An Ohio company that makes bulletproof backpack shields is experiencing an increase in demand for its product due to concerns over school shootings.
"We've had, I would say, a 100 to 200 percent increase certainly in response," said Matt White, the director of marketing for ShotStop Ballistics, based in Stow.
The backpack inserts are one-quarter inch thick and weigh about a pound. It's made from the company's Duritium technology, which can block bullets from handguns and some rifles. However, it does not protect against high-caliber weapons, like AR-15s.
The shields come in hard or soft designs and cost $110.
White said more parents have been inquiring and ordering the insert following the Feb. 14 school shooting in Parkland, Florida. Demand also increased after a 13-year-old boy died after shooting himself inside a middle school restroom in nearby Jackson Township.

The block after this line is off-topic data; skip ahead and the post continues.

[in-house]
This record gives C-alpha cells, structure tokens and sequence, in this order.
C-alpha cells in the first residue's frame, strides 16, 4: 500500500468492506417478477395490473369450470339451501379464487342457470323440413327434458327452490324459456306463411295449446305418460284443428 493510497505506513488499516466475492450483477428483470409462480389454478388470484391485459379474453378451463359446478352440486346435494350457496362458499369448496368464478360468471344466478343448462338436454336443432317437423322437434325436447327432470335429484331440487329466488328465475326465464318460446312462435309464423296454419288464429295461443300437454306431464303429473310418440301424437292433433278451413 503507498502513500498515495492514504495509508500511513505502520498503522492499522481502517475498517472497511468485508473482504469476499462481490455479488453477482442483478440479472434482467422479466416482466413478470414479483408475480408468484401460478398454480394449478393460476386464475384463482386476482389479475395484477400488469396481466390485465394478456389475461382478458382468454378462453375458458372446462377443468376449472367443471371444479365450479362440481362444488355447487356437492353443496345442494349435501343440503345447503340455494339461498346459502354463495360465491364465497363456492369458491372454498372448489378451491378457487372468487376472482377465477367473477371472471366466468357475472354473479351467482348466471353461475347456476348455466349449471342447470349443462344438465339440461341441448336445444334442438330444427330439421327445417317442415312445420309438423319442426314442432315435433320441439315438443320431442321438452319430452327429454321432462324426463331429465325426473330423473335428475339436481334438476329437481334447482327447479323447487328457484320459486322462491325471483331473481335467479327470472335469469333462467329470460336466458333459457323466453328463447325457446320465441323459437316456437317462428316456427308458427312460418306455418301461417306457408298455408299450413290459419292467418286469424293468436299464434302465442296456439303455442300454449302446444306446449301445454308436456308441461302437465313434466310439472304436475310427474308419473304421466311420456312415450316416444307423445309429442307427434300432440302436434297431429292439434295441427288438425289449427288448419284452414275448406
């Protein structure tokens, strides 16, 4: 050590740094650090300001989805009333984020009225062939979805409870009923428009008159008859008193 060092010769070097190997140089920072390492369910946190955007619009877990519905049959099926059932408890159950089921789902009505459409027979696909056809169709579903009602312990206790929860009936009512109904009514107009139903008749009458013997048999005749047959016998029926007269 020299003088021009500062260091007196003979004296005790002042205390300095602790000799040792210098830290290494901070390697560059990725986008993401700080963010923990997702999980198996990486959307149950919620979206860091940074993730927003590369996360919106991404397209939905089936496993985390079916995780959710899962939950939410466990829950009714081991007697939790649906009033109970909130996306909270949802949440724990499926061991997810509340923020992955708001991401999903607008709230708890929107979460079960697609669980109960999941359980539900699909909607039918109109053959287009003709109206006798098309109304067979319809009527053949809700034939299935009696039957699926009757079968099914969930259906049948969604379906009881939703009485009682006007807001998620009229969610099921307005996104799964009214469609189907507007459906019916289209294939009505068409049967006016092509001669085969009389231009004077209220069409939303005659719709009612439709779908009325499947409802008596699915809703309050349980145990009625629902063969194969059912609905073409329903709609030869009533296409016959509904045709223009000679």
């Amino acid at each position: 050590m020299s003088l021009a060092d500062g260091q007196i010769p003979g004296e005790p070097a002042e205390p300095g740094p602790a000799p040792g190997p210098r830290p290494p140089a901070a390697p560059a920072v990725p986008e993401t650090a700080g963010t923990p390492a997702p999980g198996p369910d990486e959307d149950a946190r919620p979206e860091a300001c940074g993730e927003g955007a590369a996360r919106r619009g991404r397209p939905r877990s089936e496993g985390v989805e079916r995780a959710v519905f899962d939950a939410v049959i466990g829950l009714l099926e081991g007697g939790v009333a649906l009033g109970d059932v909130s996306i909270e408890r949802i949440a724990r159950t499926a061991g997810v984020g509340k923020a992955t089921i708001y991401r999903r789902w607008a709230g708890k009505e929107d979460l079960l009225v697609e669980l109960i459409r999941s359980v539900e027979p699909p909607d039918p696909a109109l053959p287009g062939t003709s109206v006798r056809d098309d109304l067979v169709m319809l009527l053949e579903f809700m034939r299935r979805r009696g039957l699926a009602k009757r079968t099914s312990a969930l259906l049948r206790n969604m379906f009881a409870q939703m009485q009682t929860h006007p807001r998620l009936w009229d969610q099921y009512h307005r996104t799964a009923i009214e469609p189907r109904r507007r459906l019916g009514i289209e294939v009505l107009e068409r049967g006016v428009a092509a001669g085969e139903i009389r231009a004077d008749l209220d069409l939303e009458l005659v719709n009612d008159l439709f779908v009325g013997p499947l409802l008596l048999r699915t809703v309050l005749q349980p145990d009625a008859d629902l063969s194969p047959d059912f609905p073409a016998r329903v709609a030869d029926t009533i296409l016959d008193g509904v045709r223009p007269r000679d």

"The fact that you're even here and we're talking about it, it's terrible," White said. "It's not something that we ever envisioned. It's not something that we had planned for, but the potential with what's out there now, it's one more layer of safety."
White said the bulletproof product was originally meant as a clipboard for police officers to provide added protection during traffic stops.
Some believe sending kids off to school with the shield only creates more fear and anxiety.
"It's not right. I mean, come on," said Dave Spearing who has grandchildren in the nearby Cuyahoga Falls School District. "Schools are safe."
But Kendall Kubus, a recent Akron Archbishop Hoban High School graduate, sees it differently.
"I think it's protecting us against if that is a scenario, we have that protection and parents have that in their mind that, "Okay, my child is there. They're going to be safer."'